Le Pen’s party talks of losing French presidential election and looks to become top opposition

PUBLISHED : Friday, 05 May, 2017, 1:54am
UPDATED : Friday, 05 May, 2017, 1:54am

National Front leaders are beginning to acknowledge that Marine Le Pen may be headed for defeat in Sunday’s presidential election after she failed to land the decisive blow she needs to overhaul Emmanuel Macron in Wednesday’s television debate.

Scoring 40 per cent in the runoff “would be an enormous victory,” the candidate’s niece and a fellow National Front lawmaker Marion Marechal-Le Pen, told website Boursorama Thursday. Such a result “would position us particularly well to be the opposition or perhaps even the majority” in elections for the National Assembly in June, she added.

Macron, 39, who campaigned near Toulouse in southern France on Thursday, has a lead of 22 percentage points, according to the latest OpinionWay poll published after the rivals clashed in the televised debate with 48-year-old Le Pen calling her rival the candidate of “savage globalisation” and Macron countering that she is “unworthy” of leading France.

Marechal-Le Pen insisted “we can still win” even as she lowered the party’s expectations for the presidential runoff.

Insults fly in last debate before French elections between Marine Le Pen and Emmanuel Macron

French bonds rose after the debate, with the spread between 10-year yields and similarly dated German bunds shrinking 4 basis points to 44 points on Thursday, the narrowest it’s been this year.

A separate snap survey after the debate showed two thirds of respondents rated Macron as the winner. Macron filed a complaint for alleged slander on Thursday, a spokesperson for the Paris prosecutor said, after Le Pen said in the debate that she hoped Macron has no bank account in the Bahamas.

Three days before the vote, Macron received the support of former US President Barack Obama, who posted a video on the former economy minister’s website saying he was “rooting” for Macron.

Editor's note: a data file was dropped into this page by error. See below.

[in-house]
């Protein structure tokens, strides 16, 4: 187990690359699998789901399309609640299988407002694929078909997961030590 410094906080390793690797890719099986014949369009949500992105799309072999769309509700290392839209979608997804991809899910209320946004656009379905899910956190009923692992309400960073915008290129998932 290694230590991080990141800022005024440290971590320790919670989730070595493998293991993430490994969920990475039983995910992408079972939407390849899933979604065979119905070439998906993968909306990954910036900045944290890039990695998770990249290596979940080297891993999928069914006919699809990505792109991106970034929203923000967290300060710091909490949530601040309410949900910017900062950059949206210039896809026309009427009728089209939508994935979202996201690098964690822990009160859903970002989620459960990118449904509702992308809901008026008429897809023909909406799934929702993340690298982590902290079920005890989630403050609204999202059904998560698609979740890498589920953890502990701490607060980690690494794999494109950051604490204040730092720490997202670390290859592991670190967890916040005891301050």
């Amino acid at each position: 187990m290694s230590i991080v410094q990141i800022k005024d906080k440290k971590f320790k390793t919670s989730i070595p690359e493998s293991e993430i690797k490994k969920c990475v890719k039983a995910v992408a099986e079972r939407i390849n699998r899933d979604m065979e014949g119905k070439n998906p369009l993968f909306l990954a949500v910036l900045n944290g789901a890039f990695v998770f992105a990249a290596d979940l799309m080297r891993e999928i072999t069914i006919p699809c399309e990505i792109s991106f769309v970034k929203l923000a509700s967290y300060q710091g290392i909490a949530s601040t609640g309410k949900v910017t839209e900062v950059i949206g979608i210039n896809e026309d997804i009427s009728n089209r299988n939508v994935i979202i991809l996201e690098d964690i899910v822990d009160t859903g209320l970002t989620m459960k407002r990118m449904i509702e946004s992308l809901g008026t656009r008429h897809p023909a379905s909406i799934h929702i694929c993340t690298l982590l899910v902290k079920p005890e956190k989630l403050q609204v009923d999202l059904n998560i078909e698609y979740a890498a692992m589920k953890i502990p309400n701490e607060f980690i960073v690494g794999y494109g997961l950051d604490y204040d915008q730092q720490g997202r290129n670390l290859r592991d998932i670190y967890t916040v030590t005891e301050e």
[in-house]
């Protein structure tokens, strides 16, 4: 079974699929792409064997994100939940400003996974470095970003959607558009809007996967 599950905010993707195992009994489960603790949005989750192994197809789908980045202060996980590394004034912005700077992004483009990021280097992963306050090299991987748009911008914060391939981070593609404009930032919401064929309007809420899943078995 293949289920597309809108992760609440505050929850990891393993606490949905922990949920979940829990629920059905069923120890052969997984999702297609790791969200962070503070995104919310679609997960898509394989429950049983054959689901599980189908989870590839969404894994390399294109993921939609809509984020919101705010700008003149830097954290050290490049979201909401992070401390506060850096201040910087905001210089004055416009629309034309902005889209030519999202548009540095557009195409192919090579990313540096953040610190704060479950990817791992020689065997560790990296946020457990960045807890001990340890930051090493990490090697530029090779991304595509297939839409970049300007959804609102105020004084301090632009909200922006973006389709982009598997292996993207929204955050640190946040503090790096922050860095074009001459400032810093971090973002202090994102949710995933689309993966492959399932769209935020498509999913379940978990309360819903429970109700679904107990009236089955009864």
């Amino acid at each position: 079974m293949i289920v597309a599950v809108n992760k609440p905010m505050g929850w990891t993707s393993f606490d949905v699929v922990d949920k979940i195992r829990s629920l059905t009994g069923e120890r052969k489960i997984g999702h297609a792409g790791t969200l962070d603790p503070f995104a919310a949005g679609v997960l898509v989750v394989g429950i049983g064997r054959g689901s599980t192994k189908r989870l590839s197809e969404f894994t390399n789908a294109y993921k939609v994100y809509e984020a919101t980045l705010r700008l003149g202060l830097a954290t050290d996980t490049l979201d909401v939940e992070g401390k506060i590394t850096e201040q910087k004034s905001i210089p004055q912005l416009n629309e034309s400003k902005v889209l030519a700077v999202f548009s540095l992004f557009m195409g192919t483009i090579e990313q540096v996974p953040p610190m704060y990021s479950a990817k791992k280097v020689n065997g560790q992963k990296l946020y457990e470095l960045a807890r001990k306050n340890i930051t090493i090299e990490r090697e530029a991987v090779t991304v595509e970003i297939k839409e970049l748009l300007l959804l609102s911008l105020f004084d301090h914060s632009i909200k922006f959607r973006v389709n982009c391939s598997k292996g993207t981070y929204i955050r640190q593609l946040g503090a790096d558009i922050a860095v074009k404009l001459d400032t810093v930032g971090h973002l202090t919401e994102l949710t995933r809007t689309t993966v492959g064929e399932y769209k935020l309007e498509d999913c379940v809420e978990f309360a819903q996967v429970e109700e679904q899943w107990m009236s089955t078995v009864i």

“I’ve admired the campaign that Emmanuel Macron has run. He stood up for liberal values,” Obama said, praising him as someone who “appeals to people’s hopes and not their fears.”

Michel Barnier, the European Union’s chief Brexit negotiator, also tweeted his backing for Macron “to reform Europe from inside” and “for a strong and European France.” Le Pen has threatened an exit from the euro, reversing 60 years of European integration.

Macron, Le Pen and May Day rallies hit France six days out from key presidential vote

Xavier Bertrand, a Republican who beat Le Pen to become regional president of northern Hauts-de-France in 2015, echoed Macron’s critique of the political establishment in a local newspaper interview, while vaunting his record of forging cross-party alliances.

“It’s a collective failure,” Bertrand told local newspaper L’Aisne Nouvelle. “The Socialist Party and the Republican right being kicked out of the second round means we haven’t managed to address people’s fears and anger. Everyone is responsible, including me, since I was a minister at one point.”

On the campaign trail visiting a transport company in Brittany, Le Pen was greeted by protesters who shouted hostile slogans and threw eggs at her. She was also criticised by her father, National Front founder Jean-Marie Le Pen, who described the debate as a tie.

“I found the first half hour pretty boring and probably incomprehensible for the big majority of viewers,” Le Pen’s father told RTL radio. “That’s perhaps good for Emmanuel Macron, but it wasn’t good for Marine Le Pen who lacked stature.”

Adelaide Zulfikarpasic, a pollster at BVA, said on Thursday that Macron was the candidate most named online with more than a million references over the past 24 hours, including during the debate, while Marine Le Pen was cited more than 800,000 times.